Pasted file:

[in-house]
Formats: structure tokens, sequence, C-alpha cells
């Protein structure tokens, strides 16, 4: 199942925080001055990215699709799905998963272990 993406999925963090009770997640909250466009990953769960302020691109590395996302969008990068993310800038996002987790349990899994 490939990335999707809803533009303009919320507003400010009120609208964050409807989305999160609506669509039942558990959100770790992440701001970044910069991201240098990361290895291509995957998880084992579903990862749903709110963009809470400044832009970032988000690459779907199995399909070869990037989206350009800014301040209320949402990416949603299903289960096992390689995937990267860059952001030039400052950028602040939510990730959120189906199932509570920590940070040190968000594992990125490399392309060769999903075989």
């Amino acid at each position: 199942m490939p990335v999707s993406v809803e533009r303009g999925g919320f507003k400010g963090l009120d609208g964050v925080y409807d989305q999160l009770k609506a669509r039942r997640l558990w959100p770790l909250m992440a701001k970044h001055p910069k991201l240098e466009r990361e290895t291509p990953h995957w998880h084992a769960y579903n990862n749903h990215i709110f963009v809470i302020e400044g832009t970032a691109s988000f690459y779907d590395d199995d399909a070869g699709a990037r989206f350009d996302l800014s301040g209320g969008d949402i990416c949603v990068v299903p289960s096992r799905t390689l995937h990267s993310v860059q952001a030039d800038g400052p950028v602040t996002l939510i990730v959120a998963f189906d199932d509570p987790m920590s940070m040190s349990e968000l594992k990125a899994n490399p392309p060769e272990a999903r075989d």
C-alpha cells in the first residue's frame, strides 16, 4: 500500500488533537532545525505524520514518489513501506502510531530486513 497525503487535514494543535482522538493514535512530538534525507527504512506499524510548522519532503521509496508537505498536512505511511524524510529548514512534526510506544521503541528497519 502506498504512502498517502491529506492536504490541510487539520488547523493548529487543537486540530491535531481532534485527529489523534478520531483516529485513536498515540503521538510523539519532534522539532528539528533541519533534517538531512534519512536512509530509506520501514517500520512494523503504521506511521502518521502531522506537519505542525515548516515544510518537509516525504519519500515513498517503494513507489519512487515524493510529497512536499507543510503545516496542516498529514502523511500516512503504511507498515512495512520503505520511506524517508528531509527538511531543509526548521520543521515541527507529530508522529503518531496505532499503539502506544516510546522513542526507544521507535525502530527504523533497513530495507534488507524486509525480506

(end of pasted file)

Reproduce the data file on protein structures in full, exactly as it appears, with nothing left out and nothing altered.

[in-house]
Formats: structure tokens, sequence, C-alpha cells
């Protein structure tokens, strides 16, 4: 199942925080001055990215699709799905998963272990 993406999925963090009770997640909250466009990953769960302020691109590395996302969008990068993310800038996002987790349990899994 490939990335999707809803533009303009919320507003400010009120609208964050409807989305999160609506669509039942558990959100770790992440701001970044910069991201240098990361290895291509995957998880084992579903990862749903709110963009809470400044832009970032988000690459779907199995399909070869990037989206350009800014301040209320949402990416949603299903289960096992390689995937990267860059952001030039400052950028602040939510990730959120189906199932509570920590940070040190968000594992990125490399392309060769999903075989």
């Amino acid at each position: 199942m490939p990335v999707s993406v809803e533009r303009g999925g919320f507003k400010g963090l009120d609208g964050v925080y409807d989305q999160l009770k609506a669509r039942r997640l558990w959100p770790l909250m992440a701001k970044h001055p910069k991201l240098e466009r990361e290895t291509p990953h995957w998880h084992a769960y579903n990862n749903h990215i709110f963009v809470i302020e400044g832009t970032a691109s988000f690459y779907d590395d199995d399909a070869g699709a990037r989206f350009d996302l800014s301040g209320g969008d949402i990416c949603v990068v299903p289960s096992r799905t390689l995937h990267s993310v860059q952001a030039d800038g400052p950028v602040t996002l939510i990730v959120a998963f189906d199932d509570p987790m920590s940070m040190s349990e968000l594992k990125a899994n490399p392309p060769e272990a999903r075989d």
C-alpha cells in the first residue's frame, strides 16, 4: 500500500488533537532545525505524520514518489513501506502510531530486513 497525503487535514494543535482522538493514535512530538534525507527504512506499524510548522519532503521509496508537505498536512505511511524524510529548514512534526510506544521503541528497519 502506498504512502498517502491529506492536504490541510487539520488547523493548529487543537486540530491535531481532534485527529489523534478520531483516529485513536498515540503521538510523539519532534522539532528539528533541519533534517538531512534519512536512509530509506520501514517500520512494523503504521506511521502518521502531522506537519505542525515548516515544510518537509516525504519519500515513498517503494513507489519512487515524493510529497512536499507543510503545516496542516498529514502523511500516512503504511507498515512495512520503505520511506524517508528531509527538511531543509526548521520543521515541527507529530508522529503518531496505532499503539502506544516510546522513542526507544521507535525502530527504523533497513530495507534488507524486509525480506